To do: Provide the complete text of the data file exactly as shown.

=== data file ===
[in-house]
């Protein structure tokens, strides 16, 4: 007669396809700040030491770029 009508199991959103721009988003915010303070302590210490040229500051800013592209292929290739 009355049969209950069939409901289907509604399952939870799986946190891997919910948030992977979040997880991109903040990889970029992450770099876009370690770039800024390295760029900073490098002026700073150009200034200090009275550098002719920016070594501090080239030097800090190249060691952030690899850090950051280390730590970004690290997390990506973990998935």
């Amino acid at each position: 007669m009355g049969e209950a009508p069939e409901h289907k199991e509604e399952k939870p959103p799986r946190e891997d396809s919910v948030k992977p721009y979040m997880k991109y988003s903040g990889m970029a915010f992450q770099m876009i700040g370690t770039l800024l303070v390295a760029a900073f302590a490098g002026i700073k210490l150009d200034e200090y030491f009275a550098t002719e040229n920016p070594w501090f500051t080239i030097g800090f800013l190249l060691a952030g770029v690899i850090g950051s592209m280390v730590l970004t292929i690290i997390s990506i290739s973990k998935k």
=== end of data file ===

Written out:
[in-house]
């Protein structure tokens, strides 16, 4: 007669396809700040030491770029 009508199991959103721009988003915010303070302590210490040229500051800013592209292929290739 009355049969209950069939409901289907509604399952939870799986946190891997919910948030992977979040997880991109903040990889970029992450770099876009370690770039800024390295760029900073490098002026700073150009200034200090009275550098002719920016070594501090080239030097800090190249060691952030690899850090950051280390730590970004690290997390990506973990998935």
């Amino acid at each position: 007669m009355g049969e209950a009508p069939e409901h289907k199991e509604e399952k939870p959103p799986r946190e891997d396809s919910v948030k992977p721009y979040m997880k991109y988003s903040g990889m970029a915010f992450q770099m876009i700040g370690t770039l800024l303070v390295a760029a900073f302590a490098g002026i700073k210490l150009d200034e200090y030491f009275a550098t002719e040229n920016p070594w501090f500051t080239i030097g800090f800013l190249l060691a952030g770029v690899i850090g950051s592209m280390v730590l970004t292929i690290i997390s990506i290739s973990k998935k």